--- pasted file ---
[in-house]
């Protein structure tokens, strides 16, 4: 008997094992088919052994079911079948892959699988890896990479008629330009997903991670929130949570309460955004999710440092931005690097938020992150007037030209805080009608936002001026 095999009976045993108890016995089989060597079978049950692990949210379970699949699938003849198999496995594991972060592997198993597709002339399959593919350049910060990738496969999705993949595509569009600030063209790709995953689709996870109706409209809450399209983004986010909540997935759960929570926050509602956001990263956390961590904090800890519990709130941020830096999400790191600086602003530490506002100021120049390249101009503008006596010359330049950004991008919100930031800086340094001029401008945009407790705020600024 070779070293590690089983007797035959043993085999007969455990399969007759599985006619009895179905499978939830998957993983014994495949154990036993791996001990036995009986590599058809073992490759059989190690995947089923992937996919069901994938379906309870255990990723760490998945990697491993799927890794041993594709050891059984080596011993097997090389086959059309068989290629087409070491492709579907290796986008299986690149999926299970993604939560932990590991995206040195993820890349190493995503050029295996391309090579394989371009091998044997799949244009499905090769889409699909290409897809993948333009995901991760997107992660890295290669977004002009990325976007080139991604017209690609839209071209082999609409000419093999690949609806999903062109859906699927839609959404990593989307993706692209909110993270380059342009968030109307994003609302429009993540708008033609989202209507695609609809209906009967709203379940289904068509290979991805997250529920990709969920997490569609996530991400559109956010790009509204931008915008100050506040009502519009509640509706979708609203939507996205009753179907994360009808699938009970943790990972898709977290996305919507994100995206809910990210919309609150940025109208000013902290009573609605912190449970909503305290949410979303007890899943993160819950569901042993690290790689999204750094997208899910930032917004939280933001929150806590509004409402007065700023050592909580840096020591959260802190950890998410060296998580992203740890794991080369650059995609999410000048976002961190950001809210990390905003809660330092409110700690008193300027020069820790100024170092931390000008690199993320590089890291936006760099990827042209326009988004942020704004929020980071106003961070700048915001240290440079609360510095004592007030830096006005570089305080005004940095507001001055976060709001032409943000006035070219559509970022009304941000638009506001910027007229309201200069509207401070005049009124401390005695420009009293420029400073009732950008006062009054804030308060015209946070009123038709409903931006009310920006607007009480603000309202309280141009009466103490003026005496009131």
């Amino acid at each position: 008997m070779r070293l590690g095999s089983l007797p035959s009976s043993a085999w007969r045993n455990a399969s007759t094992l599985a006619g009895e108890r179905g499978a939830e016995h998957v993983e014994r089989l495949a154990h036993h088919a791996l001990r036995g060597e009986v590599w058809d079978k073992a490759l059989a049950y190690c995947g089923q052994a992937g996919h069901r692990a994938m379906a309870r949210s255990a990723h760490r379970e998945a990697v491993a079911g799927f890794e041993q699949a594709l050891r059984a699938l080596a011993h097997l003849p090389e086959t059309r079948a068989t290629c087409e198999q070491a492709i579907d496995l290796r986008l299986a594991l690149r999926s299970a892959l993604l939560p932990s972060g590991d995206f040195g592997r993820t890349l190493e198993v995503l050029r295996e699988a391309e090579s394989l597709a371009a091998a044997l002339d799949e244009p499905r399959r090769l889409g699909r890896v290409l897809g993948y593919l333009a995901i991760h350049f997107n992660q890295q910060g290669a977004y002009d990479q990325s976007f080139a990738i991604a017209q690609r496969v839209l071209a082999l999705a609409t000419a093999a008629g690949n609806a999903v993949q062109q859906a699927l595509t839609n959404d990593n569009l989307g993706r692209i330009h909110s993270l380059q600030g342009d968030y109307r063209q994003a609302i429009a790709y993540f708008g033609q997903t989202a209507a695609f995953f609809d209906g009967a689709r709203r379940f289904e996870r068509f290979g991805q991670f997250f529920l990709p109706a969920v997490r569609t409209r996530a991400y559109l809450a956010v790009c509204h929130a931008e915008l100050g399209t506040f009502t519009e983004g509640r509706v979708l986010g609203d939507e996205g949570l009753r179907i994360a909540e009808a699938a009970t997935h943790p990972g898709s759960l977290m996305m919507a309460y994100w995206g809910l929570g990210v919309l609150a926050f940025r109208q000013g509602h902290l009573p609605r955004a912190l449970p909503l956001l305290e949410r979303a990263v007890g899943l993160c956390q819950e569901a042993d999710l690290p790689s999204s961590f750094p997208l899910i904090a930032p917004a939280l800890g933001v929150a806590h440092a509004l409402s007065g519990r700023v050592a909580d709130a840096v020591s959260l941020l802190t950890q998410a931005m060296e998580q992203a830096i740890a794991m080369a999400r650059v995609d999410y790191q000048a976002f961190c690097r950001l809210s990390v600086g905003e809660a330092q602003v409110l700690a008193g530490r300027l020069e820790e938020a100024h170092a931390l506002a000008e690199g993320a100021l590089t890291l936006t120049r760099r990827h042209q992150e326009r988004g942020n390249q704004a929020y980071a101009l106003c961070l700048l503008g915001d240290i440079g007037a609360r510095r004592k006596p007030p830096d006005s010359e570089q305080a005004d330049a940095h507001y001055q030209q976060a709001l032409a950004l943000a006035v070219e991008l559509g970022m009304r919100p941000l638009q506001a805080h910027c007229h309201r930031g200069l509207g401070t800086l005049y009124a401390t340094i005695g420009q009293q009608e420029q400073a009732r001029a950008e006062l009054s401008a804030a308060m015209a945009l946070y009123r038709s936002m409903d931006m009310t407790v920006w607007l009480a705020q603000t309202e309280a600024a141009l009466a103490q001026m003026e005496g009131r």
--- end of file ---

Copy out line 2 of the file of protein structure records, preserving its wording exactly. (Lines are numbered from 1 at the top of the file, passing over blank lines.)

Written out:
């Protein structure tokens, strides 16, 4: 008997094992088919052994079911079948892959699988890896990479008629330009997903991670929130949570309460955004999710440092931005690097938020992150007037030209805080009608936002001026 095999009976045993108890016995089989060597079978049950692990949210379970699949699938003849198999496995594991972060592997198993597709002339399959593919350049910060990738496969999705993949595509569009600030063209790709995953689709996870109706409209809450399209983004986010909540997935759960929570926050509602956001990263956390961590904090800890519990709130941020830096999400790191600086602003530490506002100021120049390249101009503008006596010359330049950004991008919100930031800086340094001029401008945009407790705020600024 070779070293590690089983007797035959043993085999007969455990399969007759599985006619009895179905499978939830998957993983014994495949154990036993791996001990036995009986590599058809073992490759059989190690995947089923992937996919069901994938379906309870255990990723760490998945990697491993799927890794041993594709050891059984080596011993097997090389086959059309068989290629087409070491492709579907290796986008299986690149999926299970993604939560932990590991995206040195993820890349190493995503050029295996391309090579394989371009091998044997799949244009499905090769889409699909290409897809993948333009995901991760997107992660890295290669977004002009990325976007080139991604017209690609839209071209082999609409000419093999690949609806999903062109859906699927839609959404990593989307993706692209909110993270380059342009968030109307994003609302429009993540708008033609989202209507695609609809209906009967709203379940289904068509290979991805997250529920990709969920997490569609996530991400559109956010790009509204931008915008100050506040009502519009509640509706979708609203939507996205009753179907994360009808699938009970943790990972898709977290996305919507994100995206809910990210919309609150940025109208000013902290009573609605912190449970909503305290949410979303007890899943993160819950569901042993690290790689999204750094997208899910930032917004939280933001929150806590509004409402007065700023050592909580840096020591959260802190950890998410060296998580992203740890794991080369650059995609999410000048976002961190950001809210990390905003809660330092409110700690008193300027020069820790100024170092931390000008690199993320590089890291936006760099990827042209326009988004942020704004929020980071106003961070700048915001240290440079609360510095004592007030830096006005570089305080005004940095507001001055976060709001032409943000006035070219559509970022009304941000638009506001910027007229309201200069509207401070005049009124401390005695420009009293420029400073009732950008006062009054804030308060015209946070009123038709409903931006009310920006607007009480603000309202309280141009009466103490003026005496009131």